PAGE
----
Question and answer sessions can be the toughest part of any speech or keynote. Improve your public speaking skills by knowing what to do (and what not to do) in any question and answer session.
1. Treat your answer like a mini-speech:Keep your manner of presenting consistent with the rest of your speech. When you answer the audience member, direct your answer towards the whole crowd–make eye contact with them and move around the stage just like you would during your speech.
2. Call on many parts of the room:When looking for hands, look around the entire crowd. Many speakers get tunnel vision and only focus on one area of the audience. Make a conscious effort to look to the back, left, right, and center.
3. Admit when you don’t know: Bluffing is easy to detect. A simple response such as, “I don’t know, let me research that for you,” works every time.
4. Actually follow up: Create a “follow-up” sheet that tracks an audience member’s info that he or she can give you after you’re done.
5. Leave enough time: Plan to end with enough time for Question and Answer. If you run out of time for questions, have audience members write down their questions and then respond over email.
6. Repeat the question to make sure you heard it correctly and the audience did, too. The acoustics in a room can be weird and if you misheard the question then the answer will serve no one.
7. Ask the person if your answer was successful. If not, add on or follow up afterwards
8. Close out after your Q and A: You get the last word regardless of what anyone else says. Have a closing for your speech as the last part of the Q&A.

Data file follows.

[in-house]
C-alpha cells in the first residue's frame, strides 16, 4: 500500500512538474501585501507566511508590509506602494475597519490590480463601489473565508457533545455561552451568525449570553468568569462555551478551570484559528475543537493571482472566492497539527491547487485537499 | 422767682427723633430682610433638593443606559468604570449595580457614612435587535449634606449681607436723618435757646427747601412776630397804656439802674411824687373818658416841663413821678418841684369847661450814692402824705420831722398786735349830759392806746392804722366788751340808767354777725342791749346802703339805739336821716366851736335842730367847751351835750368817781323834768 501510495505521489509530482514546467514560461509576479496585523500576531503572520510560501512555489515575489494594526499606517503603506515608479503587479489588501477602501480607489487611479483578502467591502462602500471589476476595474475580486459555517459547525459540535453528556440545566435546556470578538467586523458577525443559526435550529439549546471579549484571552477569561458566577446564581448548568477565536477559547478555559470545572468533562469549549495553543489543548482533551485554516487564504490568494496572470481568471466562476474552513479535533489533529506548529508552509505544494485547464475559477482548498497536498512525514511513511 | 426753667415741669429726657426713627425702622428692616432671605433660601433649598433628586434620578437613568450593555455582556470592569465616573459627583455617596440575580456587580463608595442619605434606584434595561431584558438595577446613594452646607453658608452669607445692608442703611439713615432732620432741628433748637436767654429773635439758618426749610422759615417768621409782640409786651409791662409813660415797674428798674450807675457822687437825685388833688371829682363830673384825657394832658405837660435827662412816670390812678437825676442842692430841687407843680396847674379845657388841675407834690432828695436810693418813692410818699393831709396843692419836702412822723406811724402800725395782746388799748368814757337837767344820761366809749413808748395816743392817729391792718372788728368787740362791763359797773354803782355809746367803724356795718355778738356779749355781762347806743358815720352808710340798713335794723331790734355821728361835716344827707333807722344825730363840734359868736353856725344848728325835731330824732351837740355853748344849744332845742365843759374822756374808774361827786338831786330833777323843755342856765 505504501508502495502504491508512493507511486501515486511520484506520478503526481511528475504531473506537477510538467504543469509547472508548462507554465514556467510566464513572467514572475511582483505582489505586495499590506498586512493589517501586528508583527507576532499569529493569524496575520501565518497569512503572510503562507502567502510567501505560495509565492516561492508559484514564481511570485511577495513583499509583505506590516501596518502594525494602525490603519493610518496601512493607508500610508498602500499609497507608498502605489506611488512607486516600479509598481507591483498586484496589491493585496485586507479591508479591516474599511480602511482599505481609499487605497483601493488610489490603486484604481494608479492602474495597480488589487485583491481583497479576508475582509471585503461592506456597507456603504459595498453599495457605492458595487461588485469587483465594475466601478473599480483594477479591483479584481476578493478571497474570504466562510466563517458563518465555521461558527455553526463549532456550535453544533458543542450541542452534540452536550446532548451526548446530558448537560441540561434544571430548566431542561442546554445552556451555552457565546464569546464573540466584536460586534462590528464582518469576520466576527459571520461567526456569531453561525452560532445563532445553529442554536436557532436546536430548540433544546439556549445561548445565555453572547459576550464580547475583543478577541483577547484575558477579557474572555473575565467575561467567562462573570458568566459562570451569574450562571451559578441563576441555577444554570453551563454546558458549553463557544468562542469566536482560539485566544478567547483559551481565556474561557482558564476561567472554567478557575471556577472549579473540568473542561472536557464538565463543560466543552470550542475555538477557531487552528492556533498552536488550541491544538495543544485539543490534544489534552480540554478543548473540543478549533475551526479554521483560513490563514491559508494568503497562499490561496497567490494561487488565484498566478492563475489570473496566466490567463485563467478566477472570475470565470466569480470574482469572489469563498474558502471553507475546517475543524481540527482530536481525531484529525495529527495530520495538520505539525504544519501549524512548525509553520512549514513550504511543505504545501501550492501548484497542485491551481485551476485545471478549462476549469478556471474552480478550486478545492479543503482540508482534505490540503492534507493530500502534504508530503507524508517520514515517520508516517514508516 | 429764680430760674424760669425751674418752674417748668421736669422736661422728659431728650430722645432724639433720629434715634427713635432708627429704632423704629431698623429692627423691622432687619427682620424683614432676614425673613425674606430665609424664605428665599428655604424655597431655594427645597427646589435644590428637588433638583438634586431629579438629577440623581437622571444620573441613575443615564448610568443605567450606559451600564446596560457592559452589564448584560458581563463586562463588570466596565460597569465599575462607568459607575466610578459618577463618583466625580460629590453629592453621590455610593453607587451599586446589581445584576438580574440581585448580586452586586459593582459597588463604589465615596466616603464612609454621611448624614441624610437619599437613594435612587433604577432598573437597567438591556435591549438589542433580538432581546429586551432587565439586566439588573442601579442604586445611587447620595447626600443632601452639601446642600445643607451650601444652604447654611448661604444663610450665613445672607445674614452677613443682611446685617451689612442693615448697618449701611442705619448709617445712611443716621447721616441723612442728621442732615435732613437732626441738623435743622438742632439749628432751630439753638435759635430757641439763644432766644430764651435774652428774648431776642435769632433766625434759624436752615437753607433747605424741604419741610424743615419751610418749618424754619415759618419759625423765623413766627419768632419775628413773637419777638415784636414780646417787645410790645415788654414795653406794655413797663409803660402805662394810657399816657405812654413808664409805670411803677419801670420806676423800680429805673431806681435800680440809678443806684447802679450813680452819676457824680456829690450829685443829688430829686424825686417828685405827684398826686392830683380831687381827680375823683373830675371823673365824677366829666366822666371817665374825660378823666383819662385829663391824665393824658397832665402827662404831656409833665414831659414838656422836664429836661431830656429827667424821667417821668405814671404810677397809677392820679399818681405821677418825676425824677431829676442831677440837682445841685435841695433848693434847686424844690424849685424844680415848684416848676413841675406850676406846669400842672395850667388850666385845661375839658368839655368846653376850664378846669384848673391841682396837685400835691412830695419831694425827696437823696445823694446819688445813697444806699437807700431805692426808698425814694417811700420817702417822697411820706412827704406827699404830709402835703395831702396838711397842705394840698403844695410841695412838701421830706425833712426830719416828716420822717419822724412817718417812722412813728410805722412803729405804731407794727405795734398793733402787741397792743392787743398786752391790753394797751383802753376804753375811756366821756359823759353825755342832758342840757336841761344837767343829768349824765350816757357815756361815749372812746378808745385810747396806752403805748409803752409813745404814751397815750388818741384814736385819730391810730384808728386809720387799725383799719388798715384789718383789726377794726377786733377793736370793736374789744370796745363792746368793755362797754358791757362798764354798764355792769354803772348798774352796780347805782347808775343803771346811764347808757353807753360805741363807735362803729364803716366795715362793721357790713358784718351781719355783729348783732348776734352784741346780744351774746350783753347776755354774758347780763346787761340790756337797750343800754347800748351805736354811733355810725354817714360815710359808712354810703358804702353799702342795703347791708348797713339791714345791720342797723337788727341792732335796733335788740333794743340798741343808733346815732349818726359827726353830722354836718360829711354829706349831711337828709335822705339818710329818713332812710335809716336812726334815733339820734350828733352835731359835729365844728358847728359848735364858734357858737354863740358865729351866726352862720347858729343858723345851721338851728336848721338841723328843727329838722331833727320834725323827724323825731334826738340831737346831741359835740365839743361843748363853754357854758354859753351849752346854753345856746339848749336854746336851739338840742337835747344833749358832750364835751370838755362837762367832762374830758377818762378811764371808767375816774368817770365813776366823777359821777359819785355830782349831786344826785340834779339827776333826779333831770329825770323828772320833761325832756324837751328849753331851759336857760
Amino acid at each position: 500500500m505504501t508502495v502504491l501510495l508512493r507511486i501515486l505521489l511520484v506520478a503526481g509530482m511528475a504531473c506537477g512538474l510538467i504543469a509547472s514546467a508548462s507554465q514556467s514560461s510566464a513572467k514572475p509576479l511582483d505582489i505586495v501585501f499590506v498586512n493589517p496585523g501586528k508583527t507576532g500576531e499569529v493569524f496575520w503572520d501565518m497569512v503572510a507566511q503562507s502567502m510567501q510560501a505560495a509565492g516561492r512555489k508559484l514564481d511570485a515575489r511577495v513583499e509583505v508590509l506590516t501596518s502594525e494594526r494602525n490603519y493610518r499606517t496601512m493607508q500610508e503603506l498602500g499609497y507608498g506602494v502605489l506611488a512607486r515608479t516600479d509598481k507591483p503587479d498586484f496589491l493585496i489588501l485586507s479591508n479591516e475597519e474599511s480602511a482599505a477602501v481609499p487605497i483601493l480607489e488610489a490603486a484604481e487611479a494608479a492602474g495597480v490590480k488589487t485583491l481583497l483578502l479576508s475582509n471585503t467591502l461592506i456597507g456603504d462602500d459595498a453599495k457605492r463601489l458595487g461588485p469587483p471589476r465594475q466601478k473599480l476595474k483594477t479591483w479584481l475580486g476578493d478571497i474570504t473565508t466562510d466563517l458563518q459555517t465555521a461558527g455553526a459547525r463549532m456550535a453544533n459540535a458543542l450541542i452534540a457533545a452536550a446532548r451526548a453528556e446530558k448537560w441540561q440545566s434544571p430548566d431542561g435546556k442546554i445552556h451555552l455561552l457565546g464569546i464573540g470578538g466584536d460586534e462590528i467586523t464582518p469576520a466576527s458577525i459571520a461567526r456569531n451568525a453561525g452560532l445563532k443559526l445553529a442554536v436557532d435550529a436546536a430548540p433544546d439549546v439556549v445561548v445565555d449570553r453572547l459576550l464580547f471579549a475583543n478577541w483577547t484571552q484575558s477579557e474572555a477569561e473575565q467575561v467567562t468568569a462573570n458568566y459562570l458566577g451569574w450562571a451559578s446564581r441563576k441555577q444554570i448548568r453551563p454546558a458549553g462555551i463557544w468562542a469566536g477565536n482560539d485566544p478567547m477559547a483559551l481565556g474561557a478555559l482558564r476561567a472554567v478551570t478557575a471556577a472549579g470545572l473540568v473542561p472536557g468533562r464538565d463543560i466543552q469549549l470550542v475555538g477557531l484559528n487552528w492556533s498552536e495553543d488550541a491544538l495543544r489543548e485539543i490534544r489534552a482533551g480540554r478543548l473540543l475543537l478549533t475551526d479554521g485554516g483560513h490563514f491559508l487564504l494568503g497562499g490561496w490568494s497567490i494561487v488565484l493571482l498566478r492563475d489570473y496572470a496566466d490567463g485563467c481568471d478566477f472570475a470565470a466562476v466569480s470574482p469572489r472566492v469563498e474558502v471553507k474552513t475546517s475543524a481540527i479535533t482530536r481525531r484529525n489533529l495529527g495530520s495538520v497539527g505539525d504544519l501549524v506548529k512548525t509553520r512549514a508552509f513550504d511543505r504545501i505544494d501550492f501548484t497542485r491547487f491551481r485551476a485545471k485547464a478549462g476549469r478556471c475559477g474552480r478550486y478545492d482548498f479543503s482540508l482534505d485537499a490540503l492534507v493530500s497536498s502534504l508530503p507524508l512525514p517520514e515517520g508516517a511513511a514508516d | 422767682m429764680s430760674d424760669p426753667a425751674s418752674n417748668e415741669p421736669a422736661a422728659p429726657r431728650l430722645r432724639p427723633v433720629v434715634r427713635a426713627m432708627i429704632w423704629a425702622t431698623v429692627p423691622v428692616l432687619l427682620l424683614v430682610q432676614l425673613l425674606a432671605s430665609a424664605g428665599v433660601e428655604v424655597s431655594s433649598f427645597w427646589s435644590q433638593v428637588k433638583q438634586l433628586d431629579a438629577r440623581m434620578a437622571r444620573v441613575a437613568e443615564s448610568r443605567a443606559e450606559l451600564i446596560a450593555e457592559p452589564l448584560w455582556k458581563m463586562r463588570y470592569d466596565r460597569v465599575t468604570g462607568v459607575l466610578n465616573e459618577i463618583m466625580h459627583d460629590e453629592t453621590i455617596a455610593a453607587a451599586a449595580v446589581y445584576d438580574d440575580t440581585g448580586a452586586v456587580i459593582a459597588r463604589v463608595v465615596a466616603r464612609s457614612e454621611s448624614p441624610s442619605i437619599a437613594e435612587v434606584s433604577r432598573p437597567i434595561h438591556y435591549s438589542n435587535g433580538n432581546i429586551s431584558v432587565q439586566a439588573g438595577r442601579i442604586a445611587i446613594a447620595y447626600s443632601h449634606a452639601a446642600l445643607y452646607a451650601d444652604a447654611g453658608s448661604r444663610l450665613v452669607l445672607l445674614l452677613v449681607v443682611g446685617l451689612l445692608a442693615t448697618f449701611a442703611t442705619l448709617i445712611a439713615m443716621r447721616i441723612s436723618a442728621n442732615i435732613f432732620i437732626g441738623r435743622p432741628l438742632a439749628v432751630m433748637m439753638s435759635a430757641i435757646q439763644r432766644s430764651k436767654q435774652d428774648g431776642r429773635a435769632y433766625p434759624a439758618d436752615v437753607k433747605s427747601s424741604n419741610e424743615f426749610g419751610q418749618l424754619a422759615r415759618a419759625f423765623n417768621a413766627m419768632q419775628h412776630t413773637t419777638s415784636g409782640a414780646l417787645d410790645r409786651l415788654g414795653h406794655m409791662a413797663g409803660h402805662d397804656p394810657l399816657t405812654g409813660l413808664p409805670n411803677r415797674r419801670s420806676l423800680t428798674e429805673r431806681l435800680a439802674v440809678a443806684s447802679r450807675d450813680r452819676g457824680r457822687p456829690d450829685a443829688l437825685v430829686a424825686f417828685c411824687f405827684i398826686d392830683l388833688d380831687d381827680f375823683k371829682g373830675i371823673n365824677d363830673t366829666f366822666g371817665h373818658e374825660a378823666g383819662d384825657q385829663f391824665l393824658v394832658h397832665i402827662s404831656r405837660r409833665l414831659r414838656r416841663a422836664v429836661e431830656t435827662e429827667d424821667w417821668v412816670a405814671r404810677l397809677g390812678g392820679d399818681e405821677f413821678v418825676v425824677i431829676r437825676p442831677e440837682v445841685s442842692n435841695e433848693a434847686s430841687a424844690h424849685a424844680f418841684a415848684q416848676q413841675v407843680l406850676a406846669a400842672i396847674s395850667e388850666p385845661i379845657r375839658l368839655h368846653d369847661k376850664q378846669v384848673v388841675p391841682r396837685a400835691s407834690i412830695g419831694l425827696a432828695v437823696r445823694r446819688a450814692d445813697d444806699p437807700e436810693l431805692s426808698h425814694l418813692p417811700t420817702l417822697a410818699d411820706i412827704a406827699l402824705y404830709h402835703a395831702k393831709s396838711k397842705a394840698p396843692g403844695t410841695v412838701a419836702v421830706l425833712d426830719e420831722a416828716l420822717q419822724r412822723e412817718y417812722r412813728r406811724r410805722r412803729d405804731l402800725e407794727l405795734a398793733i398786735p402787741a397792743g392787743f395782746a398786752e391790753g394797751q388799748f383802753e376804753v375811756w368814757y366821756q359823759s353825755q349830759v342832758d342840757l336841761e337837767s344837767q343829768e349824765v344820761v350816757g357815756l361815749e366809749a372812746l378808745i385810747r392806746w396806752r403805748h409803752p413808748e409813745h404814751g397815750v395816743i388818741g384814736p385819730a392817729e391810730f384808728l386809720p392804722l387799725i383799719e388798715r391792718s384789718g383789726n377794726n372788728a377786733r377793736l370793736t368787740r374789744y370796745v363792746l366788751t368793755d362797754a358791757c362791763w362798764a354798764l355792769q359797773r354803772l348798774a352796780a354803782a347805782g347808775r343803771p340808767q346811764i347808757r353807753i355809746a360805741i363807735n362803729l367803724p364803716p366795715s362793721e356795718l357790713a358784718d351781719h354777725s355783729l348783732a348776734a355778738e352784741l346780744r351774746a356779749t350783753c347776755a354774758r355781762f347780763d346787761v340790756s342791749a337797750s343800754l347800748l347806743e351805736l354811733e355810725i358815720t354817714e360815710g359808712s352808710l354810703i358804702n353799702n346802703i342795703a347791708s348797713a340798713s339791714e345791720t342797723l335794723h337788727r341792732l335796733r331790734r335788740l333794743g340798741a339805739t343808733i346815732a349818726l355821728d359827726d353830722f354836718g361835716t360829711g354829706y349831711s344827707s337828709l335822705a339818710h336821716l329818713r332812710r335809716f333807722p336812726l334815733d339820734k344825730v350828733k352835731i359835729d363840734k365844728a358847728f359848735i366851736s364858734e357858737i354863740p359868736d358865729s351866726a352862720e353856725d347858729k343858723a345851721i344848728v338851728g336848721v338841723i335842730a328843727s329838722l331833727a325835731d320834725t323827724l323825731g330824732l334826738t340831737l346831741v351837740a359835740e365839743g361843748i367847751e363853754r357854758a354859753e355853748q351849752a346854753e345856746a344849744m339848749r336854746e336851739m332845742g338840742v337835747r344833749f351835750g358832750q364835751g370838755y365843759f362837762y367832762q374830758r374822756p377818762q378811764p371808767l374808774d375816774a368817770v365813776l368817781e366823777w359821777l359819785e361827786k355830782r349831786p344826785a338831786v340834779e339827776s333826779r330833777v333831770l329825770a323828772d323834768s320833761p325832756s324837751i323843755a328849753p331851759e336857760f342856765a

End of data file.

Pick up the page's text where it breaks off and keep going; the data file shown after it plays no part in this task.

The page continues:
9. Take questions throughout your speech: If your talk will go for more than 20 minutes, consider having stopping points throughout your talk for Q and A sections or allowing audience members to ask questions as they arise.
10. Treat it as a conversation: View the Q and A session as an opportunity to talk with your audience members–they will ask you questions and you can ask them questions, too.
1. Don’t let others control the session: A simple, “next question” is easy enough to move things along.
2. Talk for too long on any answer or the session: Keep your answers to only a few sentences. If you feel like you will go on for too long, ask to continue the conversation afterwards with the person.
3. Get sidetracked: Similar to #2, beware of going off on tangents
4. Thank or say “great question”: If you say this for every question, every question is great. If you don’t say it for one question, then that’s the one that isn’t great.
5. Laugh at a question or comment: Someone may be asking you a question where he or she truly wants to know the answer even if the audience thinks it’s a silly or very basic question. Keep it professional.
6. Make it personal: Most likely a lively debate rather than someone attacking you. If hostile, just say that it’s better for a personal conversation than in front of everyone.
7. Jump in mid-question: You may think you know what the question will be but don’t cut off the audience member–listen to the whole question
8. Answer every single question or part: You choose which parts you want to answer
9. Use up all of the time because it’s there: If you end 10 minutes early then it’s OK to end 10m early
10. Refuse to take questions. It’s expected that you will take questions unless the format is one where there will be no time (e.g. a room is rented for an event). Expect Q&A to be expected by your audience.
Need help with your next speech or want to improve your public speaking skills?